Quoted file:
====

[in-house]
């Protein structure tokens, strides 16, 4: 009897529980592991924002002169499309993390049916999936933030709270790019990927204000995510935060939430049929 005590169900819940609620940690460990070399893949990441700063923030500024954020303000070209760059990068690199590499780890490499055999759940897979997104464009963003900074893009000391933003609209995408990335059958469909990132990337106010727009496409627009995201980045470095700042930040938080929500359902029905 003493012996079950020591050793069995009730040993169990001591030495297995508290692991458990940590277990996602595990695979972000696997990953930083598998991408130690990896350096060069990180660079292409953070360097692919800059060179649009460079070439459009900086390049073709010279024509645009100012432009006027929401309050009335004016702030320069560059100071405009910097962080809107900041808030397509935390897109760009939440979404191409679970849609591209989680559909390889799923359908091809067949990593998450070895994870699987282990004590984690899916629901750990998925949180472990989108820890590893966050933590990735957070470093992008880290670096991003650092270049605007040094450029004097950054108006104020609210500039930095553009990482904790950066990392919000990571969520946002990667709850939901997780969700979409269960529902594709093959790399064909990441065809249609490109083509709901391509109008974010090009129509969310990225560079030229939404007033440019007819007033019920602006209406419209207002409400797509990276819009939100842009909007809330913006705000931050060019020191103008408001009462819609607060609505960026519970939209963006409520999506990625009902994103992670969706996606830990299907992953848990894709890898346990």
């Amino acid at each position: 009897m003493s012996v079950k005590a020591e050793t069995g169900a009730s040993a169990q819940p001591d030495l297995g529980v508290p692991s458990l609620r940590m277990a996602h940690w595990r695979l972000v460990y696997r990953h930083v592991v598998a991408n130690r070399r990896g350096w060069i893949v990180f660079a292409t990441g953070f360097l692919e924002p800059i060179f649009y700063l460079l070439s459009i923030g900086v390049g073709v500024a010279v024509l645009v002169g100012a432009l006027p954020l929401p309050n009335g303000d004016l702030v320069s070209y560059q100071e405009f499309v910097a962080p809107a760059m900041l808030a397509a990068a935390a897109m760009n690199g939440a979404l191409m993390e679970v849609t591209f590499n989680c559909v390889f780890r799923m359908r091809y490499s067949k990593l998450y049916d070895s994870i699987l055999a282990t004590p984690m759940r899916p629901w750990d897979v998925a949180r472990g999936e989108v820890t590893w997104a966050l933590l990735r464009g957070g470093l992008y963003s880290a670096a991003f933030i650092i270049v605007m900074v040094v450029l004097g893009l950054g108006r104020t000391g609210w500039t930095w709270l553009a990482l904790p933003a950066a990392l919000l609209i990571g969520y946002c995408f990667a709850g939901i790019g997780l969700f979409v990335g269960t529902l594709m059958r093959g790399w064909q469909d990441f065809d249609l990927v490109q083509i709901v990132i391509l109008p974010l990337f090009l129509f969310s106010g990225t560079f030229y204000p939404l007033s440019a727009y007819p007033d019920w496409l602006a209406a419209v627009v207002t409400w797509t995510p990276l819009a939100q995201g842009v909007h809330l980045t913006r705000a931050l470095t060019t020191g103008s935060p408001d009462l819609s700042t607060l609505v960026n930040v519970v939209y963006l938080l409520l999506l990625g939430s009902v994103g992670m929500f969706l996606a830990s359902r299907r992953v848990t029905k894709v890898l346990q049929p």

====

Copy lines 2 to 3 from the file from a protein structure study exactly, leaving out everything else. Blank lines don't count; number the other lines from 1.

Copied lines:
């Protein structure tokens, strides 16, 4: 009897529980592991924002002169499309993390049916999936933030709270790019990927204000995510935060939430049929 005590169900819940609620940690460990070399893949990441700063923030500024954020303000070209760059990068690199590499780890490499055999759940897979997104464009963003900074893009000391933003609209995408990335059958469909990132990337106010727009496409627009995201980045470095700042930040938080929500359902029905 003493012996079950020591050793069995009730040993169990001591030495297995508290692991458990940590277990996602595990695979972000696997990953930083598998991408130690990896350096060069990180660079292409953070360097692919800059060179649009460079070439459009900086390049073709010279024509645009100012432009006027929401309050009335004016702030320069560059100071405009910097962080809107900041808030397509935390897109760009939440979404191409679970849609591209989680559909390889799923359908091809067949990593998450070895994870699987282990004590984690899916629901750990998925949180472990989108820890590893966050933590990735957070470093992008880290670096991003650092270049605007040094450029004097950054108006104020609210500039930095553009990482904790950066990392919000990571969520946002990667709850939901997780969700979409269960529902594709093959790399064909990441065809249609490109083509709901391509109008974010090009129509969310990225560079030229939404007033440019007819007033019920602006209406419209207002409400797509990276819009939100842009909007809330913006705000931050060019020191103008408001009462819609607060609505960026519970939209963006409520999506990625009902994103992670969706996606830990299907992953848990894709890898346990």
């Amino acid at each position: 009897m003493s012996v079950k005590a020591e050793t069995g169900a009730s040993a169990q819940p001591d030495l297995g529980v508290p692991s458990l609620r940590m277990a996602h940690w595990r695979l972000v460990y696997r990953h930083v592991v598998a991408n130690r070399r990896g350096w060069i893949v990180f660079a292409t990441g953070f360097l692919e924002p800059i060179f649009y700063l460079l070439s459009i923030g900086v390049g073709v500024a010279v024509l645009v002169g100012a432009l006027p954020l929401p309050n009335g303000d004016l702030v320069s070209y560059q100071e405009f499309v910097a962080p809107a760059m900041l808030a397509a990068a935390a897109m760009n690199g939440a979404l191409m993390e679970v849609t591209f590499n989680c559909v390889f780890r799923m359908r091809y490499s067949k990593l998450y049916d070895s994870i699987l055999a282990t004590p984690m759940r899916p629901w750990d897979v998925a949180r472990g999936e989108v820890t590893w997104a966050l933590l990735r464009g957070g470093l992008y963003s880290a670096a991003f933030i650092i270049v605007m900074v040094v450029l004097g893009l950054g108006r104020t000391g609210w500039t930095w709270l553009a990482l904790p933003a950066a990392l919000l609209i990571g969520y946002c995408f990667a709850g939901i790019g997780l969700f979409v990335g269960t529902l594709m059958r093959g790399w064909q469909d990441f065809d249609l990927v490109q083509i709901v990132i391509l109008p974010l990337f090009l129509f969310s106010g990225t560079f030229y204000p939404l007033s440019a727009y007819p007033d019920w496409l602006a209406a419209v627009v207002t409400w797509t995510p990276l819009a939100q995201g842009v909007h809330l980045t913006r705000a931050l470095t060019t020191g103008s935060p408001d009462l819609s700042t607060l609505v960026n930040v519970v939209y963006l938080l409520l999506l990625g939430s009902v994103g992670m929500f969706l996606a830990s359902r299907r992953v848990t029905k894709v890898l346990q049929p």